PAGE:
Accessing surgery is also an issue. Funding is divided up among the local health boards and with just two specialist consultants in Wales, both based in Cardiff, this can cause problems for patients in other areas of Wales, according to Dee.
“In England, the system is that the funding follows the patient,” says Dee, meaning that if you were to live in Bristol but wanted to access treatment in Liverpool you could do so.
“We’re hearing from our members, I don’t know if this is official,” says Dee. “That they can wait up to six years now for surgery with a specialist, which is obviously completely unacceptable”.
Long waiting times often lead those with endometriosis to go private – both Dee and Phoebe did so. A standard surgery at private can start at £5,570 according to figures from the Endometriosis clinic.
There are also more personalised issues that can affect patients. Phoebe, for example, feels that her age and her gender affected her diagnosis.
“It was just a horrible process of being ignored, being fobbed off on birth control at the age of 12,” she says. “It was only recently that I got listened to by one of my specialists in Cardiff and it’s been so much better”.
But talking about these things is often difficult because of another reason – embarrassment.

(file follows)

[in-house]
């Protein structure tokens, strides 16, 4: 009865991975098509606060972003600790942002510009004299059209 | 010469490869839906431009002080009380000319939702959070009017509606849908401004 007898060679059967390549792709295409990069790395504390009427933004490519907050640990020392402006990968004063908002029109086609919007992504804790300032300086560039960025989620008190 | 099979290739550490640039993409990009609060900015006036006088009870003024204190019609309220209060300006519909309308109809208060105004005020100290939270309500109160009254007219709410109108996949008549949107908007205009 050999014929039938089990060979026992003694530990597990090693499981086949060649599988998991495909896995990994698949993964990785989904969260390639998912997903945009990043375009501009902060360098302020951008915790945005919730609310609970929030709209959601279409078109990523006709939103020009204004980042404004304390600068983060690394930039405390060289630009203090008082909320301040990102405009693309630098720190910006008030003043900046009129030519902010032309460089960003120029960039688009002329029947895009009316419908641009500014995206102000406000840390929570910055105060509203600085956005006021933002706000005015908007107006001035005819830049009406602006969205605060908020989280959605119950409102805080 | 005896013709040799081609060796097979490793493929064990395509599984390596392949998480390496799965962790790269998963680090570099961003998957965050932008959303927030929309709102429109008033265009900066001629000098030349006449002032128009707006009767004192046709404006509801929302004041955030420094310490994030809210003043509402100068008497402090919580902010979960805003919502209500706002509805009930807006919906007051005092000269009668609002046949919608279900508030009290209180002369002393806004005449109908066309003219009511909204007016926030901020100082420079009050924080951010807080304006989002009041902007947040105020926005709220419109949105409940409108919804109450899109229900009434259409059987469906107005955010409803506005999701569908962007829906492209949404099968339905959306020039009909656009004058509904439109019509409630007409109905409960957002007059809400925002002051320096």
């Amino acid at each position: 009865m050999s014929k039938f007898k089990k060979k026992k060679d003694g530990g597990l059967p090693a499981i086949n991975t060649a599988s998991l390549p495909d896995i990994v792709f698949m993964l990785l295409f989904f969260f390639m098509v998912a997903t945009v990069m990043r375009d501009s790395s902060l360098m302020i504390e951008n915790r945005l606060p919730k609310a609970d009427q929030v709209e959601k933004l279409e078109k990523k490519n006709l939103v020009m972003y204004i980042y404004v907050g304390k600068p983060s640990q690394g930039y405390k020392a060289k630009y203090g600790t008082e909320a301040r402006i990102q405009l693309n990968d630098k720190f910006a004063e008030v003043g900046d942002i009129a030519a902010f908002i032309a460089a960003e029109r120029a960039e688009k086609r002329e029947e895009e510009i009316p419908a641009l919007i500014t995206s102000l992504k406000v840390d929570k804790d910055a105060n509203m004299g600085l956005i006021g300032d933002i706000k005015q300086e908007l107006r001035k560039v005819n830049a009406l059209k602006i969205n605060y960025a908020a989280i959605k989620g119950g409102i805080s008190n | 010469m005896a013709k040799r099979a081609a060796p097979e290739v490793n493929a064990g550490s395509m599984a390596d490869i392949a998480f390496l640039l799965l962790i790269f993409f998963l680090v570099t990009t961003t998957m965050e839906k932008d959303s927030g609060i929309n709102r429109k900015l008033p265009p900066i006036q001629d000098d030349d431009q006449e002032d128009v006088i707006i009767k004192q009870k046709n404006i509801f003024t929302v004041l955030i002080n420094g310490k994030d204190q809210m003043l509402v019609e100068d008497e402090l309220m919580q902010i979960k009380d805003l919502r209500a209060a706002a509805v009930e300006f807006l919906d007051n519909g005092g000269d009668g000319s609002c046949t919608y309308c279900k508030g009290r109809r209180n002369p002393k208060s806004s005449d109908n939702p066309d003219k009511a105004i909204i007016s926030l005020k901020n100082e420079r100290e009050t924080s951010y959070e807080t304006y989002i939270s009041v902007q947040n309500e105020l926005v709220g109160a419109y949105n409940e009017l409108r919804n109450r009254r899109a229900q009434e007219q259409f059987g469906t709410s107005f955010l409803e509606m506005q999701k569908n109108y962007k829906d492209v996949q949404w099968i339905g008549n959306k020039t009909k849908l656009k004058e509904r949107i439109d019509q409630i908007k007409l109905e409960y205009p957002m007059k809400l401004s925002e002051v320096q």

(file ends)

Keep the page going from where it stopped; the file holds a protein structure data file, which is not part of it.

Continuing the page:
“I’m still a little bit embarrassed to talk about it,” says Phoebe. “It feels a bit weird talking about your period”.
Websites such as Bloody Brilliant are making information more accessible and to encourage people to talk about it, but there are even more barriers for some members of society.
“I’m saying this as a white middle class woman, so for other people from different communities their stigma and shame can be tenfold,” says Dee. “All of us need to do more to ensure that those pathways for black and minority ethnic groups are there as well.” FTWW are working on a quality statement to present to the Welsh Government to improve things in this area.
For Phoebe, there are other hopes. “It is one of those things is going to come back,” says Phoebe. “The main thing would be for there to be more research into a better way of diagnosing it.
I don’t even know how possible that is really. But in a perfect world, that would be what I would want”.